At consulting firms like McKinsey, you will receive a personal experience interview (or McKinsey PEI).
Sometimes an entire interview is devoted to these types of questions. Other times, you will receive 10 - 15 minutes of these kinds of questions before you get a case interview.
The format will vary by firm, but make no mistake about it, they will ask you about your personal career experiences.
Despite the emphasis I and others places on the case interview, it is important that you be prepared for the more general interview questions that are based on your consulting resume.
Be sure to allocate some time to prepare your answers for these questions and to practice delivering them.
The important thing to realize is that consulting firm interviewers ask resume-based questions differently than employers from other industries. In particular, the interviewers in consulting are looking for very specific things in each answer you give to him or her.
It is important you know what it is they are looking for, and that you provide those answers in an efficient way.
It is entirely possible to be a qualified candidate, but to fail to communicate just how qualified you are in the time allotted for the personal experience interview.
So to start, let me explain why interviewers ask these questions, whatkinds of questions to expect, and how to answer them.
First, let's step back for a moment.
Consulting is really the merger of two very different fields -- business analysis and interpersonal leadership skills.
One is very logical or "left brained," the other is very "soft" or "right brained."
Good consultants are competent at a very advanced level in both disciplines. It is an unusual combination to find in candidates, and that is in part one reason why firms like McKinsey will consider 40,000 applicants (or some ridiculously high number like that), just to hire a few hundred people each year.
The premise of the case interview is to use a business simulation to test your business analysis skills (or general quantitative analysis skills as applied to a business problem).
The rationale is if you can successfully demonstrate these business analysis skills in a simulated client situation, then in a real life client situation you are likely to do the same.
It is the equivalent of making airplane pilots use a flight simulator before they are allowed to fly a $100 million aircraft.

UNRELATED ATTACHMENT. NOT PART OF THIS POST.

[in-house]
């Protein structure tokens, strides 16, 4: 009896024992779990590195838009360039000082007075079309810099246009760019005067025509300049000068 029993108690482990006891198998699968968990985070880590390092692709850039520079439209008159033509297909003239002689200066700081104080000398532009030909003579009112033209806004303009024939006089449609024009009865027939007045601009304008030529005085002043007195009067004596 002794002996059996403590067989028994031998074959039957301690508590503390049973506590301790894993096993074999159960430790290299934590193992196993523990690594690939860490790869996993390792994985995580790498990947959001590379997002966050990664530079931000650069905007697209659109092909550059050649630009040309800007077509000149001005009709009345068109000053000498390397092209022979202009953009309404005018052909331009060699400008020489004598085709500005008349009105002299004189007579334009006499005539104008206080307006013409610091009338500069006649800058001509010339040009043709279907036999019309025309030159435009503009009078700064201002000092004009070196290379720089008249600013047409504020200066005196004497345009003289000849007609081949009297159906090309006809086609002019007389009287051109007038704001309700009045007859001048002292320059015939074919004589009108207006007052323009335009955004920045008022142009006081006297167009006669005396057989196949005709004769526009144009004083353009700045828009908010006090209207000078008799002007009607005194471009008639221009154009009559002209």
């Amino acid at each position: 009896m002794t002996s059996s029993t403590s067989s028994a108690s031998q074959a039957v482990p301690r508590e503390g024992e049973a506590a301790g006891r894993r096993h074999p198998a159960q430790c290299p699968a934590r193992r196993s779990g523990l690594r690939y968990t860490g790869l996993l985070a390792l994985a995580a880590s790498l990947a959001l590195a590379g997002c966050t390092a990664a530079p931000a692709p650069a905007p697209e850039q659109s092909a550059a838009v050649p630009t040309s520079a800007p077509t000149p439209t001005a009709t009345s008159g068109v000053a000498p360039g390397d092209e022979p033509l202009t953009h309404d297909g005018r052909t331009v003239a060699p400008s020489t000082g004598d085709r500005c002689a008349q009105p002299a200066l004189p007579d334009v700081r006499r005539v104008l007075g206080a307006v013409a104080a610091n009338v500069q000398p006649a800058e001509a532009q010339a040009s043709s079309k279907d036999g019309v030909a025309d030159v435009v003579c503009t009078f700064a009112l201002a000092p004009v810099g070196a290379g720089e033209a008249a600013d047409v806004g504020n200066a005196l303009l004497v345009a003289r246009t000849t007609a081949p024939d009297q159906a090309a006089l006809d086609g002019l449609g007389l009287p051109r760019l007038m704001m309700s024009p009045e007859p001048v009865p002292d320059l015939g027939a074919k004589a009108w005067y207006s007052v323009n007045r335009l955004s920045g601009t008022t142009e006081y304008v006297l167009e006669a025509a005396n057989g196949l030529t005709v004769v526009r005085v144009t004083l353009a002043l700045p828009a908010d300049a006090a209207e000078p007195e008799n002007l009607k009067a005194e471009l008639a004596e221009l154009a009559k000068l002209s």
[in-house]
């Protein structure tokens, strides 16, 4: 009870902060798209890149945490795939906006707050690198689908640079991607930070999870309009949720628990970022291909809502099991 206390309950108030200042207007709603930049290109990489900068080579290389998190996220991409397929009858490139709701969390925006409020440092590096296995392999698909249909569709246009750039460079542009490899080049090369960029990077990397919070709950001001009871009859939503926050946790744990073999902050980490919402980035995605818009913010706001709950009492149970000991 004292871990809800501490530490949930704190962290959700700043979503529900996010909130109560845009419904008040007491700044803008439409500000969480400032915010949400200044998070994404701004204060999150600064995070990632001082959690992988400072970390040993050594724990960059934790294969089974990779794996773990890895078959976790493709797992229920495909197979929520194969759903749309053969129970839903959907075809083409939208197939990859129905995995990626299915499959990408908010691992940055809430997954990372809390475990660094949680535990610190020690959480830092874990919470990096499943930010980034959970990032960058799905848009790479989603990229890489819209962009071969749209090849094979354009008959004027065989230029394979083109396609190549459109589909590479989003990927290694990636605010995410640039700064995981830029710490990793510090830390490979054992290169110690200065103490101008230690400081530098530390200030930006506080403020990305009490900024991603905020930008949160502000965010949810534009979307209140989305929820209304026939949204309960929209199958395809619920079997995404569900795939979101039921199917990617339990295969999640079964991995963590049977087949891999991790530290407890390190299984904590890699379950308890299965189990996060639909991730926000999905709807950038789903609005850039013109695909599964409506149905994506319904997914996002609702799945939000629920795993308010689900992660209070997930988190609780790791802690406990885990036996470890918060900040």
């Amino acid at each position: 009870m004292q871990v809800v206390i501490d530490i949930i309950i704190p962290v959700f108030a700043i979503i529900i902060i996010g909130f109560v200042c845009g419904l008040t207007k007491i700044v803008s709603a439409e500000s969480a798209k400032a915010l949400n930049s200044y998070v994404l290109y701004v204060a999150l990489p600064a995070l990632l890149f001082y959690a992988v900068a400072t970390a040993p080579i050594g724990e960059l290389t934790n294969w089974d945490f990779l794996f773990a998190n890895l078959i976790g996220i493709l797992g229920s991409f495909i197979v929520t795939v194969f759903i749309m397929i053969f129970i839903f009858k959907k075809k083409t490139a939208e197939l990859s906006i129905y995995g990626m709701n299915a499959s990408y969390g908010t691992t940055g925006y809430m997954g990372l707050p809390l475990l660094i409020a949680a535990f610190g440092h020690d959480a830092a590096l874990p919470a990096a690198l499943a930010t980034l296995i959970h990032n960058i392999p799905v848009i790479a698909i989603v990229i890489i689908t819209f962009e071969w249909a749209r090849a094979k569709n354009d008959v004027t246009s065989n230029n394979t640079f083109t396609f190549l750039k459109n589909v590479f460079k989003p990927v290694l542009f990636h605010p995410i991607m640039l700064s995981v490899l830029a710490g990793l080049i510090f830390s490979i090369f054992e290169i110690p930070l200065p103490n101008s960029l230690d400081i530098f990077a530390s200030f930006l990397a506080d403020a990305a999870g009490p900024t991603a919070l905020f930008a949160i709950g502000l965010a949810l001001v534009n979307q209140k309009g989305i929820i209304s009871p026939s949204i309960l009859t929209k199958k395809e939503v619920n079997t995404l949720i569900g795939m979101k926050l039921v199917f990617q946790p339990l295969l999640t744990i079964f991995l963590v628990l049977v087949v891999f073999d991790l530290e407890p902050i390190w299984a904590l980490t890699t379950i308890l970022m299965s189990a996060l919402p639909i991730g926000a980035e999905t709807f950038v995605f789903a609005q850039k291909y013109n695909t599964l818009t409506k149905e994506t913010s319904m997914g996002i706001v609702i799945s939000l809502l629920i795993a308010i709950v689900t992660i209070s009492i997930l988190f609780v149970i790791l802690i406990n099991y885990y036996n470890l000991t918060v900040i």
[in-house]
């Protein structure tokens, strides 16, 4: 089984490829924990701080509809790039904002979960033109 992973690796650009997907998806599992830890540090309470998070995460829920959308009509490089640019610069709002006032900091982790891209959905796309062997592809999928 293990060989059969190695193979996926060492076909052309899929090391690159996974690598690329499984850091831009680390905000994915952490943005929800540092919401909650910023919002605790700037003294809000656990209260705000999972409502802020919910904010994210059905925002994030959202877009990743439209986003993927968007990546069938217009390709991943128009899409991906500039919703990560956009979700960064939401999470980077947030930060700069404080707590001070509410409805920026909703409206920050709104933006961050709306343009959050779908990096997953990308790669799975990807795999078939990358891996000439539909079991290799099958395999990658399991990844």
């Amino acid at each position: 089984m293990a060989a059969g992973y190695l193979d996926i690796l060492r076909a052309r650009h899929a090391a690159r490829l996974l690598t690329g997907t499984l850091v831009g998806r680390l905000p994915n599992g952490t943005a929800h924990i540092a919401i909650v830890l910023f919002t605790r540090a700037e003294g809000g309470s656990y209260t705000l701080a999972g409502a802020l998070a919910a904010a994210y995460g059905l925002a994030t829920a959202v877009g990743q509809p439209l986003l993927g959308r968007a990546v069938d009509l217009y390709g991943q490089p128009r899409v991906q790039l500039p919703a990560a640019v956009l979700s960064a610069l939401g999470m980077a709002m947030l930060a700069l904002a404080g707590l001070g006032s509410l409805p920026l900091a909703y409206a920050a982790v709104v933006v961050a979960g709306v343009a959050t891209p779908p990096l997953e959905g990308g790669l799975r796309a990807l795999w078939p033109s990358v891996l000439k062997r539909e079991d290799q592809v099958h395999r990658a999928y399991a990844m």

This is why the case interview exists.
However, as I mentioned, business analysis is only one aspect of the consulting role.
The other role is interacting with clients -- often under less than ideal circumstances.
Often clients are in state of massive disagreement about what to do next -- and you are placed in the middle of it.
It is quite common that junior clients resent or feel threatened by your presence, are reluctant to help you, and don't feel that compared to their 25 years of industry experience, you have anything useful to contribute... and then there is the second day of work (I'm kidding... but only a little!).
It is very important that you are able to handle yourself well in this kind of situation.
If you don't, it reflects extremely poorly on your firm. If you offend a junior client, they will tell everyone else at the client company that your firm (not you... your firm) consists of a bunch of arrogant jerks and nobody should work with them.
The premise of the personal experience interview is the idea that "previous track record is a predictor of future performance."
If dealing with challenging inter-personal situations is something you do all the time, then it stands to reason that the next time you have an inter-personal challenge, you will be able to handle it.
The key thing to keep in mind is that you need to convey to the interviewer two things:
1) LEADERSHIP IMPACT
2) INTER-PERSONAL CONFLICT RESOLUTION
And in particular, the interviewer is looking for a track record of your ability in these two areas.
1) Leadership Impact in its simplest form is to get a bunch of people -- who disagree -- to agree on one idea enough to actually do it... and do it successfully (this is the impact part).
In the context of consulting, it is not easy.
Imagine working with a group of clients who each have 25 years of experience in the industry. (Keep in mind these are "junior" clients... not based on biological age, but on hierarchy within the organization.)
Since you started working 3 days ago with this client, you have 3 days of experience.
They have been doing business one particular way for the last 25 years.